Another point of worry regarding such execution is the impact it creates in the society. It was evident in the case of Dhananjoy. Thanks to the visual media hype given to the hanging, he was portrayed as a national hero who ultimately led to the loss of two young children’s lives. While enacting the hanging incident without knowing its ramification, two students who have not even entered their teens, lost their lives in full view of their siblings. No doubt the utter disregard for social concern of the media is the cause for the pathetic incident. But still the law which permits capital punishment for the individuals who commit heinous crimes, has no such provision to punish the media for their slipshod attitude towards the society.


Several countries have abolished death sentence. India is a party to the International Covenant on Civil and Political Rights (ICCPR) that required a progression towards abolition of death penalty. Nearly 120 countries have signed the statute creating the International Criminal Court (ICC) which has repudiated the death sentence as a punishment for genocide, crimes against humanity and war crimes. In all systems of justice, mistakes are inevitable. Mistakes can be rectified but death cannot. It is a glum way to end criminality. In fact, such a kind of judgment cannot bid adieu to criminality.


Many countries have taken steps to abolish capital punishment. It helps the victim to realise and reform himself. In 1989, only three states namely, Costa Rica, San Marino and Venezuela abolished the death penalty for all crimes. In 1948, the Universal Declaration of Human Rights was adopted, at that time the number was only eight. Later in 1978 the number rose to nineteen. The Russian minister of justice stated that the Russian federation would abolish the death penalty by April 1999.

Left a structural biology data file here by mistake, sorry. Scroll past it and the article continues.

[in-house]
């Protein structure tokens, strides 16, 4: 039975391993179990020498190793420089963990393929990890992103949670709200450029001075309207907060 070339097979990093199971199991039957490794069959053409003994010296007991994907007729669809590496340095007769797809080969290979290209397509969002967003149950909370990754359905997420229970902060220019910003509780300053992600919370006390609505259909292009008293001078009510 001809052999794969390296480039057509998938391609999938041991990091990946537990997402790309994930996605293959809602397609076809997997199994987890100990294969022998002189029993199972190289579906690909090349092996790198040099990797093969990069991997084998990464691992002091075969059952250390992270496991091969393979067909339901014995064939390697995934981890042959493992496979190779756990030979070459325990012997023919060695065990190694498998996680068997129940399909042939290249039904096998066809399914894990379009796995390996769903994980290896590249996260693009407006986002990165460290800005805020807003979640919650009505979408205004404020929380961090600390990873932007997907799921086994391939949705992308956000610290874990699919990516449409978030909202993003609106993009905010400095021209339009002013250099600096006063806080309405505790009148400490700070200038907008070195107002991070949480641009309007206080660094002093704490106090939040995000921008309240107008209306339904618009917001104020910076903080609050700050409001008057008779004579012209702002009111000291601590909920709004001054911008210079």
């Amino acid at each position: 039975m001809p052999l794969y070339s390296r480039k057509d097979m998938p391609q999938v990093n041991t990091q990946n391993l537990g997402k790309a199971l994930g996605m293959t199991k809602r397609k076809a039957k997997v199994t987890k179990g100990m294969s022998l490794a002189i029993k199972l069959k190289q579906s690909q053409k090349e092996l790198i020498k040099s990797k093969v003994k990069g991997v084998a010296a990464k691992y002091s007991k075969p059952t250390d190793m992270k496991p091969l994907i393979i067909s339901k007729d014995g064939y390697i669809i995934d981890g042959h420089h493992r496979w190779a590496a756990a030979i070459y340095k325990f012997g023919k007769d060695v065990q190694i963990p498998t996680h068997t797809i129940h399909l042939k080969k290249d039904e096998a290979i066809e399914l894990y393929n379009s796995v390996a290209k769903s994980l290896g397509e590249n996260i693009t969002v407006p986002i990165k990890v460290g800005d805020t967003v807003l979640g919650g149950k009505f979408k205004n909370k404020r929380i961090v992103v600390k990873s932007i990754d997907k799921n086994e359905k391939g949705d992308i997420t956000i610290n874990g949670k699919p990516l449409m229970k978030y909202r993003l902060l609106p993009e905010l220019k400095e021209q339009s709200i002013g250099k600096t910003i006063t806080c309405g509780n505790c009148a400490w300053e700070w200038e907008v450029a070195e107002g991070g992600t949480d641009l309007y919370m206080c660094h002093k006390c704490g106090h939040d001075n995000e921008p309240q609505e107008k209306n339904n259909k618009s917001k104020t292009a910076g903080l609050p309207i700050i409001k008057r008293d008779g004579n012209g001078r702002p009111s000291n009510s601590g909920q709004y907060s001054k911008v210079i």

By the decline of 1998, around 67 countries had abolished the capital punishment for all crimes. Then about 14 countries abolished the capital punishment for all offences except war crimes. Jamaica, Guyana, Yemen, Trinidad and Tobago have withdrawn from optional protocol to the ICCPR. Some countries have taken necessary steps to speed up the execution.


Taking one’s own life ie suicide is an offence and then who has the right to take other man’s life? Are the human rights not violated then? In a way poverty does also matter to some extent. In order to defend oneself in court, one should be affluent to have the benefit of a competent lawyer.


We have been forgiven many more times than we remember – both by God and by people. Isn’t it logical that we in turn need to be at least generous in punishing if not to forgive a few hurts?


When Lincoln learned of the death sentence to a 14-year-old boy, he wrote to Starton, secretary of war, “My dear sir, hadn’t we better spank this drummer boy and send him back home?” From this anecdote, it is coherent that even the great people are against death penalty.


Let us not confuse forgiving with forgetting. Forgiveness does not imply letting others exploit us or walk over us. It does not amount to tolerating injustice or being passive in front of evil. We must be a paradox against injustice in every form and do our part to fight it. Once Gandhiji said, “As long as I was a coward, I never understand non violence.” He saw more clearly than most of us that ahimsa – an active, forgiving love – is the law of human beings, just as violence and revenge are the norm for beast.


It is very easy to urge people to hatred and violence. The real challenge is to help people to love and to forgive. This is what sustains and heals us. An alternative always exists to the death penalty. If we keep that path, we discover little by little the sacrosanct that lies buried beneath ashes of our frailty. Gandhiji rightly said, “An eye for an eye would leave the whole world blind.”